Dongguk fights dismissal of its case against Yale
The case was filed Thursday with a U.S. Court of Appeals in Connecticut, a university spokesman said yesterday. “The lower court’s dismissal was unusual and abnormal in terms of the procedures and outcome involved,” he said.
Dongguk filed a $50 million lawsuit against Yale in 2008 arguing that it had hired Shin Jeong-ah as an art history professor believing she had a doctorate degree from Yale. Shin was later found to have falsified her Yale degree to get the job.
The revelation emerged amid a scandal during which it was alleged that Shin’s rapid academic and social ride was spurred by an apparent love affair with a top Korean presidential aide.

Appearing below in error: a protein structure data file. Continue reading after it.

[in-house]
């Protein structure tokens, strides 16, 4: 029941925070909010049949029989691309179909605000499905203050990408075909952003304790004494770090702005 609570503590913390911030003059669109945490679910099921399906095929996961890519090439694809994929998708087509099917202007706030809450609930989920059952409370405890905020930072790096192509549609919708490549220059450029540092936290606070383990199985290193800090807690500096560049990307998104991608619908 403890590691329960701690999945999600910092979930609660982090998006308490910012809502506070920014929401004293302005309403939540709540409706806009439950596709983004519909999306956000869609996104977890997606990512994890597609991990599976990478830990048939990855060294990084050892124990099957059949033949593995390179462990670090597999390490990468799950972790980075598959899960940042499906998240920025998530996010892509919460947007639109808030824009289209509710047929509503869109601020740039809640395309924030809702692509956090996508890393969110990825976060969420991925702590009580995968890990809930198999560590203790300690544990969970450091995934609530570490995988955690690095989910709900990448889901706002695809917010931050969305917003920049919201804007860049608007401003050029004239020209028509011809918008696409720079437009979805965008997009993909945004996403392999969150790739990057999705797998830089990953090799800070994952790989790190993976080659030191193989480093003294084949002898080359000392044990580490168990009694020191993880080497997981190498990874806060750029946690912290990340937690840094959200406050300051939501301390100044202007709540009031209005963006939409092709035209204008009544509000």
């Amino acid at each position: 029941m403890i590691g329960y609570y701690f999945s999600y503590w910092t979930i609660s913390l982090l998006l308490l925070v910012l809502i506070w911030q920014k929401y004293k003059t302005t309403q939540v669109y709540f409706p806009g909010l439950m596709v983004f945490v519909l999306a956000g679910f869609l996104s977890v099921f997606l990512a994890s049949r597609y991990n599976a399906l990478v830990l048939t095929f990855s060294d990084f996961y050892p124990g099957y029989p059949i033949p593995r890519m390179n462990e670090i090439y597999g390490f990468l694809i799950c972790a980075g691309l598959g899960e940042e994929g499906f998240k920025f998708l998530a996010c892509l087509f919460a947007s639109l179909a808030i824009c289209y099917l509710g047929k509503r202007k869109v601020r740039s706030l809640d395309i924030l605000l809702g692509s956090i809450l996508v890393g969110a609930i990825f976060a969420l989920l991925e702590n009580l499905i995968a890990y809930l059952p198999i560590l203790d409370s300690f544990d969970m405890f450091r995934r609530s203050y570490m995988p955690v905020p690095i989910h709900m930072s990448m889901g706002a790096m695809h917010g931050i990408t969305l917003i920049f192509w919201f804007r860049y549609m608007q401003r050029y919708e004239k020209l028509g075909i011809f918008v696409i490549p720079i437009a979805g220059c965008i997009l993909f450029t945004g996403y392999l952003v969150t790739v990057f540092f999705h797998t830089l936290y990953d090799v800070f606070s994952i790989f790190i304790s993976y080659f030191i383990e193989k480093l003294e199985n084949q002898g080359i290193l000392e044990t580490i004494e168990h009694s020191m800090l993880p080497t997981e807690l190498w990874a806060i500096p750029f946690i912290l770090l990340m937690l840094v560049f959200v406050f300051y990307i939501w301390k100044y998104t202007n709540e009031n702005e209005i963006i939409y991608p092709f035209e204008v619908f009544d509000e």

Dongguk insists Yale acted negligently by confirming Shin’s degree, damaging Dongguk’s credibility and causing financial support from the government and donations to drain away.
A Connecticut federal court judge in June dismissed Dongguk’s claim, citing a lack of evidence for malice on the part of Yale.
“We have had no change in our belief that Dongguk University should be compensated duly for the severe damage caused by Yale University’s illegal act,” the Dongguk spokesman said.
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